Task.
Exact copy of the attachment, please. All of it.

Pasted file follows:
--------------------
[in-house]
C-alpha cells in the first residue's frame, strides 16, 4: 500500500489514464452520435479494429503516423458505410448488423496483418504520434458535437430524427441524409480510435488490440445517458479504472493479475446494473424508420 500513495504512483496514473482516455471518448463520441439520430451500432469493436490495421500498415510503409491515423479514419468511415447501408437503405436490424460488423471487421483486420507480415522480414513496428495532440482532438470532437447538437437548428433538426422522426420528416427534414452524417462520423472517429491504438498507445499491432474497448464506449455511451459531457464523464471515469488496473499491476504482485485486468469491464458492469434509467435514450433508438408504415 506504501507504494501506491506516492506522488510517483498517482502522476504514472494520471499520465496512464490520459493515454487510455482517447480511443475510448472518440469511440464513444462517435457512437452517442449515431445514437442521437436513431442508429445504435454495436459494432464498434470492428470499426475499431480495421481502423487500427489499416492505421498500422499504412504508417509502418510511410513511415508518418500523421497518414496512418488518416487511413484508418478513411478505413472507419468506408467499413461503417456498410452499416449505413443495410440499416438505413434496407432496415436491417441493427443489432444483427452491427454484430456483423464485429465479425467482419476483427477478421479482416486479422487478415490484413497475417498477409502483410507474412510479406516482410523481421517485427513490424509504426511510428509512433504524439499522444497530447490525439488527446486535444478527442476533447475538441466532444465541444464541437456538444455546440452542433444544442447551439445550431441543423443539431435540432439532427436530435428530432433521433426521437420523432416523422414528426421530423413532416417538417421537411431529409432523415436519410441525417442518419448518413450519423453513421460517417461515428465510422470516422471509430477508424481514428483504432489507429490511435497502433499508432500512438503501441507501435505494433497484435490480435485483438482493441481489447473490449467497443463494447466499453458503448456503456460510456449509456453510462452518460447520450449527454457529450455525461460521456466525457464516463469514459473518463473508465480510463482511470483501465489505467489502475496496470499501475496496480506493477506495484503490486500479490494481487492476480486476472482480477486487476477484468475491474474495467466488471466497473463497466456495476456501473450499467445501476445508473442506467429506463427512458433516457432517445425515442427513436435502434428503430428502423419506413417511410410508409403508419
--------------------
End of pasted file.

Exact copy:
[in-house]
C-alpha cells in the first residue's frame, strides 16, 4: 500500500489514464452520435479494429503516423458505410448488423496483418504520434458535437430524427441524409480510435488490440445517458479504472493479475446494473424508420 500513495504512483496514473482516455471518448463520441439520430451500432469493436490495421500498415510503409491515423479514419468511415447501408437503405436490424460488423471487421483486420507480415522480414513496428495532440482532438470532437447538437437548428433538426422522426420528416427534414452524417462520423472517429491504438498507445499491432474497448464506449455511451459531457464523464471515469488496473499491476504482485485486468469491464458492469434509467435514450433508438408504415 506504501507504494501506491506516492506522488510517483498517482502522476504514472494520471499520465496512464490520459493515454487510455482517447480511443475510448472518440469511440464513444462517435457512437452517442449515431445514437442521437436513431442508429445504435454495436459494432464498434470492428470499426475499431480495421481502423487500427489499416492505421498500422499504412504508417509502418510511410513511415508518418500523421497518414496512418488518416487511413484508418478513411478505413472507419468506408467499413461503417456498410452499416449505413443495410440499416438505413434496407432496415436491417441493427443489432444483427452491427454484430456483423464485429465479425467482419476483427477478421479482416486479422487478415490484413497475417498477409502483410507474412510479406516482410523481421517485427513490424509504426511510428509512433504524439499522444497530447490525439488527446486535444478527442476533447475538441466532444465541444464541437456538444455546440452542433444544442447551439445550431441543423443539431435540432439532427436530435428530432433521433426521437420523432416523422414528426421530423413532416417538417421537411431529409432523415436519410441525417442518419448518413450519423453513421460517417461515428465510422470516422471509430477508424481514428483504432489507429490511435497502433499508432500512438503501441507501435505494433497484435490480435485483438482493441481489447473490449467497443463494447466499453458503448456503456460510456449509456453510462452518460447520450449527454457529450455525461460521456466525457464516463469514459473518463473508465480510463482511470483501465489505467489502475496496470499501475496496480506493477506495484503490486500479490494481487492476480486476472482480477486487476477484468475491474474495467466488471466497473463497466456495476456501473450499467445501476445508473442506467429506463427512458433516457432517445425515442427513436435502434428503430428502423419506413417511410410508409403508419